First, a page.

6-Month vs. Annual Car Insurance: Which is Better?

Should you buy a six- or 12-month auto insurance policy?

Should you buy a 12-month car insurance policy?


Car insurance policies usually come in two durations: six months and 12 months. Six-month policies are more common than annual insurance terms, as they allow insurers to easily recalculate your rate, factoring in rate revisions and driving profile changes. Let’s look at the differences between six- and 12-month car insurance policies.


Which insurance policy duration is best for you?
  1. When is a six-month car insurance policy better?
  2. When should you opt for an annual policy?
  3. Cost comparison
  4. Additional resources




Benefits of six-month auto insurance policies


A six-month car insurance policy comes with two primary benefits: rates are recalculated more often, and you are allowed more flexibility.


Frequent recalculation of insurance premiums

Depending on your driving record, more frequent premium reviews can save you money. Most at-fault accidents remain on your insurance record for three to five years. If a violation is set to fall off your record midway through your policy, most insurance companies will not adjust your premium until the policy period ends or you specifically ask. A shorter policy duration allows penalties to “fall off” your record more quickly.

Other ways you can save money via rate revision:

  • Birthday
  • Improved credit score
  • Expiration of moving violations
  • Paid-off loan


More flexibility with your auto insurance policy

Although you are not locked into your car insurance policy like a contract, a shorter policy period still provides more flexibility than does an annual policy. If you’re unhappy with your current insurance provider but want to avoid cancellation fees or a lapse in coverage, you can non-renew at the end of your term.





Benefits of an annual auto insurance policy


The biggest benefit of a 12-month car insurance policy is the lack of surprises (excluding any changes you make to your policy). If you add or remove a vehicle or driver, your premium will change, but otherwise you will be immune to rate revision for at least a year.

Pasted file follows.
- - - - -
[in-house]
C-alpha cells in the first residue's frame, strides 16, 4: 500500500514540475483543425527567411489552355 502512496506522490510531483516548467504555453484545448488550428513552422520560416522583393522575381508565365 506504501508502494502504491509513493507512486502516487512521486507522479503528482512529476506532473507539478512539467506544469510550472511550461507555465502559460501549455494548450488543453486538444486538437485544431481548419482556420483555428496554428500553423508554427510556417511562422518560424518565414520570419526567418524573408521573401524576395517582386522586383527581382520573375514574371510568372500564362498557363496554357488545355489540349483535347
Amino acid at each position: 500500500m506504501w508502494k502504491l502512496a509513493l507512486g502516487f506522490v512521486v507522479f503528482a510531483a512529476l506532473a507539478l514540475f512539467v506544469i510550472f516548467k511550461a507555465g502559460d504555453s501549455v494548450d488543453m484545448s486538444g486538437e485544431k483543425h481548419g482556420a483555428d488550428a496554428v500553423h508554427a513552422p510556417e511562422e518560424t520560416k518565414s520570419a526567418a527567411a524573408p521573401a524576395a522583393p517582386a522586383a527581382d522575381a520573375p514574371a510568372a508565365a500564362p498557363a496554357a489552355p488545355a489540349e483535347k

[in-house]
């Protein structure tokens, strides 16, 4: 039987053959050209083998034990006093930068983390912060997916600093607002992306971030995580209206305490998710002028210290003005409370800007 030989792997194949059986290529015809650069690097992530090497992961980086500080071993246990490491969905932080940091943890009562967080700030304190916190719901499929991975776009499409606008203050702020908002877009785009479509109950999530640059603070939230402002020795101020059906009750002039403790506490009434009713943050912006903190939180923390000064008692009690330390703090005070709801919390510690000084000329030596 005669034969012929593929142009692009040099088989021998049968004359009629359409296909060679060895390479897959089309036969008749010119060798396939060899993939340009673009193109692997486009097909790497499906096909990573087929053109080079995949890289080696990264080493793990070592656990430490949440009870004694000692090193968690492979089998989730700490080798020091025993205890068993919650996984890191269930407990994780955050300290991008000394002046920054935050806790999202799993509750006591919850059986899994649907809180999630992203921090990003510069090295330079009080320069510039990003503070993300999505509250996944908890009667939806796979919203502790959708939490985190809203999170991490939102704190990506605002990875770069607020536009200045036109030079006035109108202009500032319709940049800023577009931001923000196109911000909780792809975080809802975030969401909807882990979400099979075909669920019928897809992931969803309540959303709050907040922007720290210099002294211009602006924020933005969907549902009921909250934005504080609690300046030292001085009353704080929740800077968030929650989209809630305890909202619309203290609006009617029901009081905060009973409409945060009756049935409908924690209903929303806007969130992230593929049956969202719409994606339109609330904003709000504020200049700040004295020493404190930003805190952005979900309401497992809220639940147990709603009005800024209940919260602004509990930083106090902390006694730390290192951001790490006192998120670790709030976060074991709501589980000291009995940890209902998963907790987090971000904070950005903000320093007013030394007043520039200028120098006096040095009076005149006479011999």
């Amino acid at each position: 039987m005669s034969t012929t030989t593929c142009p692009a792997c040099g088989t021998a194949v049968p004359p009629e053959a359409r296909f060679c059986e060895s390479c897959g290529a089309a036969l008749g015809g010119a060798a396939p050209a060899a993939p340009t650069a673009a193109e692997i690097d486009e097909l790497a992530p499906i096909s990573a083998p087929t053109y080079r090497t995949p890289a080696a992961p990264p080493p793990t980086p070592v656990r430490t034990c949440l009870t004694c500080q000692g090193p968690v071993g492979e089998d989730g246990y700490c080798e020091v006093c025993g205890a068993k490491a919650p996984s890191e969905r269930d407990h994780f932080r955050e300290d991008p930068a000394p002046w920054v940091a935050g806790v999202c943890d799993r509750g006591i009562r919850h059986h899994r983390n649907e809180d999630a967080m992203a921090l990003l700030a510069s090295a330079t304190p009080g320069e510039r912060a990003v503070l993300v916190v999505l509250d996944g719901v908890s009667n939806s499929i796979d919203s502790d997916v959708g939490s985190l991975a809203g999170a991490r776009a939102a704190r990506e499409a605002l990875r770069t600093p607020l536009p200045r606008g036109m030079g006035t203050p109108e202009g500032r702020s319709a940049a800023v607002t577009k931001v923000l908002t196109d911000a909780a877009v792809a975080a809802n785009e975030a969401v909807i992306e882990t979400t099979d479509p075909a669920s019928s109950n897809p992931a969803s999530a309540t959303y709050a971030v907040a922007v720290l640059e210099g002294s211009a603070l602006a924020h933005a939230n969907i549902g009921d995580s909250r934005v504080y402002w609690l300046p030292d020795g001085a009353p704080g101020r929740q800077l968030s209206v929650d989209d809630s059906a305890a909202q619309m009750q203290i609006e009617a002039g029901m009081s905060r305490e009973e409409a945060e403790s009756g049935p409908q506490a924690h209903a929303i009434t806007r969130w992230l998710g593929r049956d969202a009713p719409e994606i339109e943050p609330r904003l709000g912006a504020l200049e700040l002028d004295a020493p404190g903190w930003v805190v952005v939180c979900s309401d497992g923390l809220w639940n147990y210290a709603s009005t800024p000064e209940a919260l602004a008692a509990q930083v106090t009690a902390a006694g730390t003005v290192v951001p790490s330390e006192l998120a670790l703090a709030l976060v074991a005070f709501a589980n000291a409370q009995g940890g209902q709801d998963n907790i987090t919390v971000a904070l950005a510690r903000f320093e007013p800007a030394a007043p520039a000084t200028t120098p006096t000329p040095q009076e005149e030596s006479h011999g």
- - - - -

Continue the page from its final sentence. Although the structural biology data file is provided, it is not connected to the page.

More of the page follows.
A rate revision is a standard procedure for car insurance companies at the end of a policy period. Insurers compare the previous year's claim payouts to their revenue and adjust prices accordingly. If the previous time period resulted in a deficit, they may raise rates going forward.

The general trend is for auto insurance premiums to get more expensive. Between 2011 and 2017, the cost of car insurance in the US has increased by 13%. Although you will most likely experience a rate revision when your policy renews each year, you can avoid a biannual revision by purchasing a 12-month policy.

Annual car insurance policies are difficult to find. Most of the time, you will need to turn to a regional or local provider.





Which Costs Less: 6-Month Car Insurance or a 12-Month Policy?


Many popular insurance companies don’t actually offer annual policies. Moreover, how much you pay for car insurance depends on you. We pulled rates using a methodology outlined here to compare average six- and 12-month rates for a typical driver.


AVERAGE 6-MONTH CAR INSURANCE PREMIUM
InsurerAverage 6-Month Premium
Nationwide$636
Allstate$951
Farmers$618
GEICO$545
Liberty Mutual$751
Progressive$896
USAA$483
State Farm$884

AVERAGE ANNUAL CAR INSURANCE PREMIUM

InsurerAverage Annual Premium
Infinity$3,918
The General$3,739
Kemper Specialty$3,395
SAFECO$2,542
Lighthouse$2,366
Unique$2,256



Find affordable car insurance today!





Additional resources


If you’re looking for more information on car insurance or ways to save, see our additional resources below:

What is covered by a bodily injury liability coverage?
Cheapest six-month insurance policies
How to find an annual insurance plan
Roadside assistance vs AAA
Accident forgiveness comparison
What is covered by homeowners insurance?